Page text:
Review: The Complete Idiot’s Guide to Speed Reading by Abby Marks Beale

By | January 14th, 2011|Categories: Gift Ideas, Non Fiction, Nonfiction, Reference|Tags: , , , , |5 Comments


Reviewed by Alisha C.

We have heard of people who can speed read through novels in mere minutes, but you are probably like me in that you worry about comprehension. Beale’s guide addresses this concern with an extra set of exercises to ensure you don’t “speed look” through a book/magazine, but actually retain the information. She provides ways to read important words, utilize the “organizational pattern” of the work to your best benefit and tricks to find the “golden nuggets” in the text. Beale also provides tactics such as skimming, scanning and skipping in order to glean comprehension without reading every single word.

Beale explains ways to speed read while using pacers, how to skim and scan certain types of writing, ways to tackle large amounts of reading material and how to pare it down, along with exercises to stay alert and

12 01, 2011

Review: The Checklist Manifesto by Atul Gawande

By | January 12th, 2011|Categories: Business & Investing, For Men, Gift Ideas, Health, Mind, & Body, Non Fiction, Nonfiction, Self-Help|Tags: , , , , , , , , , |5 Comments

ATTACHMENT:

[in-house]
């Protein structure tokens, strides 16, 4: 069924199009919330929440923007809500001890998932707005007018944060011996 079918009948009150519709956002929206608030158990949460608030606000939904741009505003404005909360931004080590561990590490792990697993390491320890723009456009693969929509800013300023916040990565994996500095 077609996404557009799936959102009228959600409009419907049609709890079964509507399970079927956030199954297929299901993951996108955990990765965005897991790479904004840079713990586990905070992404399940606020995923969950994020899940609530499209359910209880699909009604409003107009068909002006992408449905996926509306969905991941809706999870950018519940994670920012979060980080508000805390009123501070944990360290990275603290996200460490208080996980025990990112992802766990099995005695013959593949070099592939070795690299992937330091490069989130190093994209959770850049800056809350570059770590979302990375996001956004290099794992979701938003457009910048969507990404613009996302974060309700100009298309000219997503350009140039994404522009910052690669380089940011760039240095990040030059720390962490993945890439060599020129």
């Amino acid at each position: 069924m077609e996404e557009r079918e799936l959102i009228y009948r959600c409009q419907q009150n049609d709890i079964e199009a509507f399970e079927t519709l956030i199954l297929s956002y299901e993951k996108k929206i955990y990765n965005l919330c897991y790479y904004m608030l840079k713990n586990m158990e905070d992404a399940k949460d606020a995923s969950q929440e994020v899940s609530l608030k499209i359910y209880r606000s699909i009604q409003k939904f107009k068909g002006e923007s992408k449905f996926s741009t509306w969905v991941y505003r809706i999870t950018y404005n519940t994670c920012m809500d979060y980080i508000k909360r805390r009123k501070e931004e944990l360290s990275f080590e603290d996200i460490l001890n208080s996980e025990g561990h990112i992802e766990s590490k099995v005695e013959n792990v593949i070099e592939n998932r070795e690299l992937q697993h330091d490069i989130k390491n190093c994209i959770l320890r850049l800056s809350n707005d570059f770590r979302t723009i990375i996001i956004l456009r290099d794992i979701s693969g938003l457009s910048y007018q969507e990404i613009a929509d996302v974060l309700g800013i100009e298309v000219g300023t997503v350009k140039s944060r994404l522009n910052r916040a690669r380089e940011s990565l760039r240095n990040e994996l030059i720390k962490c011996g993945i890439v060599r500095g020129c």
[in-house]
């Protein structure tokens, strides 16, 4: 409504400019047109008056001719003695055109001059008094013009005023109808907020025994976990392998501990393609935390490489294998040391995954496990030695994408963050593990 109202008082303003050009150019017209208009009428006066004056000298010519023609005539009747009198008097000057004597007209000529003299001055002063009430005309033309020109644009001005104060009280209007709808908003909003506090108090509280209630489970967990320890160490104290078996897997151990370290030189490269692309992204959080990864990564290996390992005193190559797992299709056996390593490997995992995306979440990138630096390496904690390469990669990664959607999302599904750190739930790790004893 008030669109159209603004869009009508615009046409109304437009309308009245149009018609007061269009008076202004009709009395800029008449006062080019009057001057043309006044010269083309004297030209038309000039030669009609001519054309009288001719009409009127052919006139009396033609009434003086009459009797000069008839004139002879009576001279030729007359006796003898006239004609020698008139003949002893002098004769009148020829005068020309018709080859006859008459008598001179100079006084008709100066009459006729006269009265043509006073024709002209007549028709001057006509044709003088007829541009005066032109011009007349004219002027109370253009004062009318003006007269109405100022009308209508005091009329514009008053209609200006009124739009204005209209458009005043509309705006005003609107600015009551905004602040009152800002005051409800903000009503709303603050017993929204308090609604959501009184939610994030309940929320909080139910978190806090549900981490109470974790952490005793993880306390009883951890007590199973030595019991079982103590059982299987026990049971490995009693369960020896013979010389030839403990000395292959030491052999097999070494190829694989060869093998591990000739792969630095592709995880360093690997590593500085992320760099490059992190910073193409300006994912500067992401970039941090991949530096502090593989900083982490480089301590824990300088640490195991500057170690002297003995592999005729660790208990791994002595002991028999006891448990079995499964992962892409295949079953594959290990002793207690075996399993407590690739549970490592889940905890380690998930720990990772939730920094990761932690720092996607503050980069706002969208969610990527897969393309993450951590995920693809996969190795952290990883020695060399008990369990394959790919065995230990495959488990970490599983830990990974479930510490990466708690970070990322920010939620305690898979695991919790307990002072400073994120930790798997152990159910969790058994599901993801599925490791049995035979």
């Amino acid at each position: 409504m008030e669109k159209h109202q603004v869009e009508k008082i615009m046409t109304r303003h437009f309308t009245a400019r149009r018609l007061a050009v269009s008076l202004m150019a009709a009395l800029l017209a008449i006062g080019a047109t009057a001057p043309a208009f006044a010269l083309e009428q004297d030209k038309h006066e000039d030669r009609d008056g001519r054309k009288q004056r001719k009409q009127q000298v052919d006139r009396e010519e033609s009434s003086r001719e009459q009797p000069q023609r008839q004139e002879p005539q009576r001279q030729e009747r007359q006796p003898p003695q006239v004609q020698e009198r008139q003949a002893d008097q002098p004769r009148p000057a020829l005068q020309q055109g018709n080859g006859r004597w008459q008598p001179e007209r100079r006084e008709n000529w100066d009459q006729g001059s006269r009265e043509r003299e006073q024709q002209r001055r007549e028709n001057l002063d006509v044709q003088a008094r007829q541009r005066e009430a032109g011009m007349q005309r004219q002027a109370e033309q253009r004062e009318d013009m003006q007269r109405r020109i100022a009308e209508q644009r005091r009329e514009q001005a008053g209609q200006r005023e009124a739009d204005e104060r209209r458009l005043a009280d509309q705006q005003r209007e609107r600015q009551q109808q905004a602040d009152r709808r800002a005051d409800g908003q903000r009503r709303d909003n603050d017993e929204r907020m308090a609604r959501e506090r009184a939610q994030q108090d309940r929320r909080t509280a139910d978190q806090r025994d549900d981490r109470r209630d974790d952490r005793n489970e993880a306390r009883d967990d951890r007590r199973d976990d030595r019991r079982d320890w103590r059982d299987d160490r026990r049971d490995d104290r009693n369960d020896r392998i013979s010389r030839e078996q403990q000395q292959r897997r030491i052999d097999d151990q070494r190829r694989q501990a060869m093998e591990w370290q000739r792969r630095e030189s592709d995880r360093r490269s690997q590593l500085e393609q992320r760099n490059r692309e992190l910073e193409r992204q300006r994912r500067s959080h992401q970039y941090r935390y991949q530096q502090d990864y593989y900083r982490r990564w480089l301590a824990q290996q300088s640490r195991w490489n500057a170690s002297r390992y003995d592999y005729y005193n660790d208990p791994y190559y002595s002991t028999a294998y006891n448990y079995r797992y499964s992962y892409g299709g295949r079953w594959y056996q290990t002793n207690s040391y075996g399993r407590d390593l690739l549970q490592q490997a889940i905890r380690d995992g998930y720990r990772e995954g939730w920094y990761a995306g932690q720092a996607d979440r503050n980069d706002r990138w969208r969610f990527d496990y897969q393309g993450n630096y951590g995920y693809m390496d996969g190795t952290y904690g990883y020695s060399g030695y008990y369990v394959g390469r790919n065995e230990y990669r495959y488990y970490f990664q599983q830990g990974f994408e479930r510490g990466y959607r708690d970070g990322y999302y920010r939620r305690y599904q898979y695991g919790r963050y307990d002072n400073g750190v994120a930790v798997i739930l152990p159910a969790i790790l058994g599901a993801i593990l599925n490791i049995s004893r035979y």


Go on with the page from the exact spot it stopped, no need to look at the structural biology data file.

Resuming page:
Reviewed by Vera (Luxury Reading)

Hundreds of thousands of people die every year from surgeries gone wrong. While surgeries are never truly “routine” and unexpected things do happen, some errors are very preventable.

A surgeon by profession, Atul Gawande was part of the team assembled by the World Health Organization (WHO) to look at the prevalence of surgery errors. They heard accounts from other surgeons – those that operated in high-tech hospitals of the developed countries and others from the developing countries that lacked adequate resources, training, personnel, and so on.

What they found was that errors happened everywhere, and no amount of technology or pharmaceuticals could prevent them. In fact, errors happened most often due to human error, due to routine tasks that were forgotten while focusing on the more complicated problems at hand. This conclusion led to the development of a